# How to perform an analysis of covariance (ANCOVA)

## Description

Recall that covariates are variables that may be related to the outcome but are unaffected by treatment assignment. In a randomized experiment with one or more observed covariates, an analysis of covariance (ANCOVA) addresses this question: How would the mean outcome in each treatment group change if all groups were equal with respect to the covariate? The goal is to remove any variability in the outcome associated with the covariate from the unexplained variability used to determine statistical significance.

Related tasks:

- How to do a one-way analysis of variance (ANOVA)
- How to compare two nested linear models
- How to conduct a mixed designs ANOVA
- How to conduct a repeated measures ANOVA

## Using pingouin, in Python

The solution below uses an example dataset about car design and fuel consumption from a 1974 Motor Trend magazine. (See how to quickly load some sample data.)

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from rdatasets import data
df = data('mtcars')

Let’s use ANCOVA to check the effect of the engine type (0 = V-shaped, 1 = straight, in the variable `vs`

) on the miles per gallon when considering the weight of the car as a covariate. We will use the `ancova`

function from the `pingouin`

package to conduct the test.

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from pingouin import ancova
ancova(data=df, dv='mpg', covar='wt', between='vs')

Source | SS | DF | F | p-unc | np2 | |
---|---|---|---|---|---|---|

0 | vs | 54.228061 | 1 | 7.017656 | 1.292580e-02 | 0.194839 |

1 | wt | 405.425409 | 1 | 52.466123 | 5.632548e-08 | 0.644024 |

2 | Residual | 224.093877 | 29 | NaN | NaN | NaN |

The $p$-value for each variable is in the `p-unc`

column.

The $p$-value for the `wt`

variable tests the null hypothesis, “The quantities `wt`

and `mpg`

are not related.” Since it is below 0.05, we reject the null hypothesis, and conclude that `wt`

is significant in predicting `mpg`

.

The $p$-value for the `vs`

variable tests the null hypothesis, “The quantities `vs`

and `mpg`

are not related if we hold `wt`

constant.” Since it is below 0.05, we reject the null hypothesis, and conclude that `vs`

is significant in predicting `mpg`

even among cars with equal weight (`wt`

).

Note: Unfortunately, a two-factor ANCOVA is not possible in pingouin. However, a model with more than one covariate is possible, as you can provide a list as the `covar`

parameter when calling `ancova`

.

Content last modified on 24 July 2023.

See a problem? Tell us or edit the source.

## Solution, in R

The solution below uses an example dataset about car design and fuel consumption from a 1974 Motor Trend magazine. (See how to quickly load some sample data.)

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df <- mtcars
df$vs <- as.factor(df$vs)

Let’s use ANCOVA to check the effect of the engine type (0 = V-shaped, 1 = straight, in the variable `vs`

) on the miles per gallon when considering the weight of the car as a covariate. We will use the `ancova`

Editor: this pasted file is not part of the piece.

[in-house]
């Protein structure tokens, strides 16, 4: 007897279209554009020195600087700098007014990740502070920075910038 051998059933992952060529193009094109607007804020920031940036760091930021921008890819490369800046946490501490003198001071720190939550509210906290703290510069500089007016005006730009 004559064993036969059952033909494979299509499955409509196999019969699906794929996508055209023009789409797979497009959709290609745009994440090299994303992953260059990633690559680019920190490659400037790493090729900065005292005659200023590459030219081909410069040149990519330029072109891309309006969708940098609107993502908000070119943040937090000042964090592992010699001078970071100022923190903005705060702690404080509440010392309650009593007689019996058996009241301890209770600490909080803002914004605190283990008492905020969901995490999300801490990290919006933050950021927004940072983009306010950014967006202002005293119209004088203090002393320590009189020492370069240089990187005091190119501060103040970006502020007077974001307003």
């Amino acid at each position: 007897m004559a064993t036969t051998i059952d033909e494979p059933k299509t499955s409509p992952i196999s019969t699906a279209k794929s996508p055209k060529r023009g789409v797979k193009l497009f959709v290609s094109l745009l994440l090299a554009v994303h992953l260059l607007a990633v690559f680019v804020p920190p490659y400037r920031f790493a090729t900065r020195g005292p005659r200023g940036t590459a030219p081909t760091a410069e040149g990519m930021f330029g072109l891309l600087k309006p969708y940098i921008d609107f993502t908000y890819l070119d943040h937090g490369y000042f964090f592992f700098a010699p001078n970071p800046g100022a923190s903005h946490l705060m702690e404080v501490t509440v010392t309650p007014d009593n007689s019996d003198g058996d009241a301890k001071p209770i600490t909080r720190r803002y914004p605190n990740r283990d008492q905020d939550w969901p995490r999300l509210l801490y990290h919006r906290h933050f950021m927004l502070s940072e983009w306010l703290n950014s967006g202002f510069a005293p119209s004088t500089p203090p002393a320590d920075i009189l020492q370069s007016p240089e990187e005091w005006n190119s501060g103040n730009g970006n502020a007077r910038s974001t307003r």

function from the `pingouin`

package to conduct the test.

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cov.model <- lm(mpg ~ wt + vs, data = df)
anova(cov.model)

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Df Sum Sq Mean Sq F value Pr(>F)
wt 1 847.72525 847.725250 109.704168 2.284396e-11
vs 1 54.22806 54.228061 7.017656 1.292580e-02
Residuals 29 224.09388 7.727375 NA NA

The $p$-value for each variable can be found in the final column of the output, called `Pr(>F)`

.

The $p$-value for the `wt`

variable tests the null hypothesis, “The quantities `wt`

and `mpg`

are not related.” Since it is below 0.05, we reject the null hypothesis, and conclude that `wt`

is significant in predicting `mpg`

.

The $p$-value for the `vs`

variable tests the null hypothesis, “The quantities `vs`

and `mpg`

are not related if we hold `wt`

constant.” Since it is below 0.05, we reject the null hypothesis, and conclude that `vs`

is significant in predicting `mpg`

even among cars with equal weight (`wt`

).

If we wish to create a 2-factor ANCOVA model, we can test to see if the engine type (0 = V-shaped, 1 = straight) and transmission type (0 = automatic, 1 = manual) have an effect on the Miles/gallon per car when considering the weight of the car as a covariate.

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cov.model.2 <- lm(mpg ~ wt + vs + am, data = df)
anova(cov.model.2)

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Df Sum Sq Mean Sq F value Pr(>F)
wt 1 847.725250 847.725250 109.729918 3.420018e-11
vs 1 54.228061 54.228061 7.019303 1.310627e-02
am 1 7.778149 7.778149 1.006807 3.242621e-01
Residuals 28 216.315728 7.725562 NA NA

The $p$-values are again in the final column of output. They show that at the 5% significance level, we would conclude that engine type (`vs`

) significantly impacts the Miles/gallon per car while accounting for the weight of the car (`wt`

) but the transmission type (`am`

) does not.

Content last modified on 24 July 2023.

See a problem? Tell us or edit the source.

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